On Human Evolution, Personality Disorders, and the Environment
Some idle thoughts on the evolution of humanity’s relationship with its environment as sparked by this article, which states:
Individuals who scored in the top 10% of manic features had a childhood IQ almost 10 points higher than those who scored in the lowest 10%. This correlation appeared strongest for those with high verbal IQ.
“Our study offers a possible explanation for how bipolar disorder may have been selected through generations,” said Daniel Smith of the University of Glasgow , who led the study.
“There is something about the genetics underlying the disorder that are advantageous. One possibility is that serious disorders of mood – such as bipolar disorder – are the price that human beings have had to pay for more adaptive traits such as intelligence, creativity and verbal proficiency.”
As I see it, there are two end states:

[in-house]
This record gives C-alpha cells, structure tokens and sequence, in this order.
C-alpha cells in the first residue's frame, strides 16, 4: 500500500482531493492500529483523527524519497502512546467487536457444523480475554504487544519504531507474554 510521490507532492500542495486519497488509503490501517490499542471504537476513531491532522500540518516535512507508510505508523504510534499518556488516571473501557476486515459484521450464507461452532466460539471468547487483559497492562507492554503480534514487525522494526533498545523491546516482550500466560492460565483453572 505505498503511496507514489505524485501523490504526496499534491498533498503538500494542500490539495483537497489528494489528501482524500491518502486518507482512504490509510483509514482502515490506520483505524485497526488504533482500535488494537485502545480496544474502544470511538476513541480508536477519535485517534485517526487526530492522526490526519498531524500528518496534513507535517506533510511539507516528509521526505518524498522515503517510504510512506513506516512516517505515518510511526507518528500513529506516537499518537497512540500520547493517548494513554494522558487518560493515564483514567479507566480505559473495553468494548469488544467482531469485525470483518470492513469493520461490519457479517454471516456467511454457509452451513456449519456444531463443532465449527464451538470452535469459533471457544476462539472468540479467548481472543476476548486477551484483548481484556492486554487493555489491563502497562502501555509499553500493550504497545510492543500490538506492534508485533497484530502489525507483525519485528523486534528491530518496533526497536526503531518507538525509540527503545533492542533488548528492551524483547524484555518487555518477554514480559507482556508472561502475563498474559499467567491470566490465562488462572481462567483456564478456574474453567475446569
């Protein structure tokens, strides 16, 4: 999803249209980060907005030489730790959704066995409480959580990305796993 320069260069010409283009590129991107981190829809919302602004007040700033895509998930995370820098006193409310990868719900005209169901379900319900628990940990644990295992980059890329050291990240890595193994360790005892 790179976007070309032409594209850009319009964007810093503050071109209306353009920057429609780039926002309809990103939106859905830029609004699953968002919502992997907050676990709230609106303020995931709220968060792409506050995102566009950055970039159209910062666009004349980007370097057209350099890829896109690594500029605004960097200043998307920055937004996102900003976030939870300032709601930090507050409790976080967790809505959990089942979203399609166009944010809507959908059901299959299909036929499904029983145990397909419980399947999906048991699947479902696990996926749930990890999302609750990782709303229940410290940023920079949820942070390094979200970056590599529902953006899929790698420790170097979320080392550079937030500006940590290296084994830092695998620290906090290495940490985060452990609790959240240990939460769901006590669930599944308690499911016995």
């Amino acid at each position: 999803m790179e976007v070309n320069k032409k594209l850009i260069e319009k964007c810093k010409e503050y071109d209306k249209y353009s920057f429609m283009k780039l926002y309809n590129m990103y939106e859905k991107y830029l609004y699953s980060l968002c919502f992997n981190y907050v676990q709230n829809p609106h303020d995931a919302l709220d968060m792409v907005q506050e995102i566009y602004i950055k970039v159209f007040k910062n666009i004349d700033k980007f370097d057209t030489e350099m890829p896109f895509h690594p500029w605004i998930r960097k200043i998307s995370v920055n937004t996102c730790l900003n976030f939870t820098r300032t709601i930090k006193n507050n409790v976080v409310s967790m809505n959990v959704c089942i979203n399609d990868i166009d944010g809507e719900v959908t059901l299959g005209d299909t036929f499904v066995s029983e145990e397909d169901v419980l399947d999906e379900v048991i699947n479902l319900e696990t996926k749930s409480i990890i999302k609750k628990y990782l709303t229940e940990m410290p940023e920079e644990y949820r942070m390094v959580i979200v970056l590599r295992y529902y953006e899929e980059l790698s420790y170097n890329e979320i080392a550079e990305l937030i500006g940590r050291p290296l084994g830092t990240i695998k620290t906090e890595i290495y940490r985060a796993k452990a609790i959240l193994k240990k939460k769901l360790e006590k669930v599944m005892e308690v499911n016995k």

- We dominate our environment, expanding the definition from the first caves to the depths of Mars and beyond. Distance, climate, the stuff of life, are rendered inert by our ability to forge the artificial in their place.
- We are buffeted by it, the Hobbesian state overcoming our superficial attempts (electron nets to acid rain) to shape it. Humanity continues to adapt because the universe is vast and shit happens that we’ll just never be able to control but we keep trying and we keep fucking it up (global, galactic warming) until it, the environment, makes us its collective bitch.
And, at some deep evolutionary subconscious level, I think humanity gets that, and the brain is retooling, with two development tracks in parallel.
- The first is for control. The autism spectrum. See all, in some detail, detect the pattern, organize it so it fits within the design envelope, react if it’s outside. The artificial (code, logic, etc) is abstracted and is comfortable. Block out what is not the work, the chaos, and do the fucking work.
- The second is for adaptation. Bipolarity. The universe controls, ends, what patterns it sees, the expected. Chaos is survival. Randomness in large numbers means some of us will survive the bad decisions. Higher IQs encourage the chances of novelty paying off. High risk, survival is the reward.
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